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elsewhere about a jazz avant-garde retreat into what he calls “a labyrinth of increasingly indecipherable James Joyce-ian language . . . that nobody’s gonna want to read.”6 After a near-death-of-jazz episode, the series goes upbeat at the end by telling us how Marsalis gave the music a rebirth around 1980. We even get a Marsalis baby picture. In keeping with Marsalis’s importance for the Burns film, a recent issue of The New Yorker prints a Barnes & Noble ad making a pitch for a retrospective survey of Marsalis’s jazz recordings based on the description of him as “the pre-eminent figure” in Ken Burns’s documentary.7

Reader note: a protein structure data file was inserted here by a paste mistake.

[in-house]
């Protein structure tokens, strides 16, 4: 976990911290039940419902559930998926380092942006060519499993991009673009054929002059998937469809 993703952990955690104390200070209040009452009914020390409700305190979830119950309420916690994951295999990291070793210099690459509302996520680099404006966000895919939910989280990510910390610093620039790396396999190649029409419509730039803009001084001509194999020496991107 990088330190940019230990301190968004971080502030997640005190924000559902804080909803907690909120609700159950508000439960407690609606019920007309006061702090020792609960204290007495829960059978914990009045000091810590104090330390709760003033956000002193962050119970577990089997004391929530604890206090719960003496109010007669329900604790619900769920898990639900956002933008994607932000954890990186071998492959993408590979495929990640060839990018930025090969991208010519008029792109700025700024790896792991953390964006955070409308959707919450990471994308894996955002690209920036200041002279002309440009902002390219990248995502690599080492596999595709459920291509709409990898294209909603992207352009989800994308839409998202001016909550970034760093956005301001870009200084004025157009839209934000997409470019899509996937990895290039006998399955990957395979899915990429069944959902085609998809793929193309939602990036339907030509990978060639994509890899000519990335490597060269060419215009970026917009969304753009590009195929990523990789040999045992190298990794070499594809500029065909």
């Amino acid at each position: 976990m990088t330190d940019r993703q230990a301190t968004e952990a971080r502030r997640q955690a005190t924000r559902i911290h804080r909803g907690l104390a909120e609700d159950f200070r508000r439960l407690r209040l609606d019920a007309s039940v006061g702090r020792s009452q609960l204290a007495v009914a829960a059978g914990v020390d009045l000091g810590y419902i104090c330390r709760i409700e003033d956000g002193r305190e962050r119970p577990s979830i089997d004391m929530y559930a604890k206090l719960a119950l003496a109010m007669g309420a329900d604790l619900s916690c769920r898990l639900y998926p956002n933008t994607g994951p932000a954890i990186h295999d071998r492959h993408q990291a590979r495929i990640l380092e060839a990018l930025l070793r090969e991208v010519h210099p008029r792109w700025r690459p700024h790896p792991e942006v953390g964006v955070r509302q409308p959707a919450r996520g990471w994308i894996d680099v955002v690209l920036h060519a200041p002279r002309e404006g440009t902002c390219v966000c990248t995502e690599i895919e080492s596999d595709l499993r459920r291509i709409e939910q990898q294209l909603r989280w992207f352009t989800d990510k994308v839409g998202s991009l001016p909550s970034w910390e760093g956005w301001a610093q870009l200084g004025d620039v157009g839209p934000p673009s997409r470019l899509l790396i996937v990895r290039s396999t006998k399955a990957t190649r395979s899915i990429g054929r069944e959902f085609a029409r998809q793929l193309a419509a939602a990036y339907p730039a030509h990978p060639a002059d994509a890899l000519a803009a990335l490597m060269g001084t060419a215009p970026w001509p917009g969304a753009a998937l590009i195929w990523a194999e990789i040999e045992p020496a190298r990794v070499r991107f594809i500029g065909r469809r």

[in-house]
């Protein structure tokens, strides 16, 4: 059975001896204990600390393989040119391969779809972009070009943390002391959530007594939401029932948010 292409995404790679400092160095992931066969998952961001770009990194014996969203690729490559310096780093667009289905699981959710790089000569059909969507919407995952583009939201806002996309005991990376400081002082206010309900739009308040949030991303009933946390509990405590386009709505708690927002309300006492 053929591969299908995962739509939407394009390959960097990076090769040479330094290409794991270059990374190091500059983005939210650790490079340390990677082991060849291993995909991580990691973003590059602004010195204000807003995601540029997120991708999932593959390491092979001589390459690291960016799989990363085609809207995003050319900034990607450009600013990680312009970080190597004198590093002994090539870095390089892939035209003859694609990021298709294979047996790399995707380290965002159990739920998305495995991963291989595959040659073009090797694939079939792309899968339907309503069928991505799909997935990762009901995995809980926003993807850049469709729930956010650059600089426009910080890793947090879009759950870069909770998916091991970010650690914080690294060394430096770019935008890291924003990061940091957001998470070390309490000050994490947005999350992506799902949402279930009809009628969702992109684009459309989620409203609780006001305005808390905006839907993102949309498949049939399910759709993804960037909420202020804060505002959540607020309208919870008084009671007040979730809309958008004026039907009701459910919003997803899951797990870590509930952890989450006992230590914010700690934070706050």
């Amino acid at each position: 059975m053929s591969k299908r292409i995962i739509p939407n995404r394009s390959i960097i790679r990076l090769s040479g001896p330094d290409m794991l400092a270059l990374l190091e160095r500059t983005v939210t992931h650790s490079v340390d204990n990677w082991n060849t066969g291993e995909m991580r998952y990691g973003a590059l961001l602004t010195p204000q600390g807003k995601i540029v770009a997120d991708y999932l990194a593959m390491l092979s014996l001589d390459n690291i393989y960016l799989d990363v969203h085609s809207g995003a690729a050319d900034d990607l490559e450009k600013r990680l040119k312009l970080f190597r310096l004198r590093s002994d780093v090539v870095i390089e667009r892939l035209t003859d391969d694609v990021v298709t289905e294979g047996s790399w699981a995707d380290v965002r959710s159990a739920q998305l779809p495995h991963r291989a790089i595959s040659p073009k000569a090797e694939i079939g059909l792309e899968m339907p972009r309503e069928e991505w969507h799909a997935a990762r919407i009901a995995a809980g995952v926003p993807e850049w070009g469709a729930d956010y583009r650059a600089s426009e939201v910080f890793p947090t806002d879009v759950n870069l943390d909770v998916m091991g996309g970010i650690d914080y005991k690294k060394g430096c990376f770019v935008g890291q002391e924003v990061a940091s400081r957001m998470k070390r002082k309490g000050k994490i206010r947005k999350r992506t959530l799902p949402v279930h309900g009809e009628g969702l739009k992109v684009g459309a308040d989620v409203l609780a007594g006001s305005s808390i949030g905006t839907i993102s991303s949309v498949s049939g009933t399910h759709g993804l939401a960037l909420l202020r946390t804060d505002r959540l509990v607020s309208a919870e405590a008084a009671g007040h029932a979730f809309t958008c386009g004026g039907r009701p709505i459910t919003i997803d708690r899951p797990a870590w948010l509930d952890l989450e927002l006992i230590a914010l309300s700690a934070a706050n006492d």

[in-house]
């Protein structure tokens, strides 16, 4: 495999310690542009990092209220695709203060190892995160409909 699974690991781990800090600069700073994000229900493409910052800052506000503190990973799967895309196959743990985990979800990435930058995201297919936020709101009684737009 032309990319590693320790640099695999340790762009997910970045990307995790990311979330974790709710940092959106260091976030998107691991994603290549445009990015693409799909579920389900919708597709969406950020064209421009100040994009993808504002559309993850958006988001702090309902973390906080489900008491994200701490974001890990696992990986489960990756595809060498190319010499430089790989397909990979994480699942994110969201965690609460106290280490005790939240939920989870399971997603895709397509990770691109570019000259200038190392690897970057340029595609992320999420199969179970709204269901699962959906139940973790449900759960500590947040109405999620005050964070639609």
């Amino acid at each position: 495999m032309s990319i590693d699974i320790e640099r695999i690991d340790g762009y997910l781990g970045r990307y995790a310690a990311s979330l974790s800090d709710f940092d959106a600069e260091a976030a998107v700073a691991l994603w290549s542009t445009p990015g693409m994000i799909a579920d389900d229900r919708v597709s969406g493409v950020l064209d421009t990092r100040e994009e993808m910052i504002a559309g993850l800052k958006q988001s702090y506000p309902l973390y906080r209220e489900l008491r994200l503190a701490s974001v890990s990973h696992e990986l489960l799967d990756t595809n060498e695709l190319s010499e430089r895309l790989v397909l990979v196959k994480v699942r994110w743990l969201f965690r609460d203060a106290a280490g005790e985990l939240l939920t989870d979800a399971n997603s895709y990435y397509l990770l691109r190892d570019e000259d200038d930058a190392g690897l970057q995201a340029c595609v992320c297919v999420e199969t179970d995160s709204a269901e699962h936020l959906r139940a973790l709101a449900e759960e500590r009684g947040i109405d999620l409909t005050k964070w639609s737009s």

Barely approaching middle age, Marsalis has already cast several long shadows on the music scene, as a brilliant trumpet player of both jazz and classical music, as a composer, and as a man with a social agenda. Early results of his thinking were reflected in his CD releases—“Black Codes From the Underground,” for instance 8—in which he took on heavy issues about the political and social relationship between AfricanAmerican and the larger American culture. In his tenure as leader of the Lincoln Center Jazz Orchestra, Marsalis began cranking up his version of the musical rights of black players and composers. The orchestra’s repertoire would be devoted to the music of Jelly Roll Morton, Dizzy Gillespie, Charlie Mingus, and others of similar stature— all African-American. The sole white name to turn up in the longish list was George Gershwin—hardly a central figure in jazz history. Journalists pointed out that the musicians who staffed LCJO were mainly black, and critics noticed that white composer-arrangers, such as Bill Challis or Gerry Mulligan, were unlikely to get much attention at Lincoln Center.9 In response to the loaded question, “Why are the best jazz musicians black?” Marsalis replied that black people invented the music and that “people who invent something are always the best thing at doing it.” If you “celebrate less accomplished musicians . . . you cheat yourself.”10 Statements of this sort were not calculated to make him popular everywhere. At first glance, Marsalis’s position seems very close to that of another great Afrocentrist, Amiri Baraka.11 Like Baraka, Marsalis makes a great point of dualizing African-American musical practices and European ones, as in his complaint that the “intellectual community was always trying to imitate European music.”12 However, unless we look at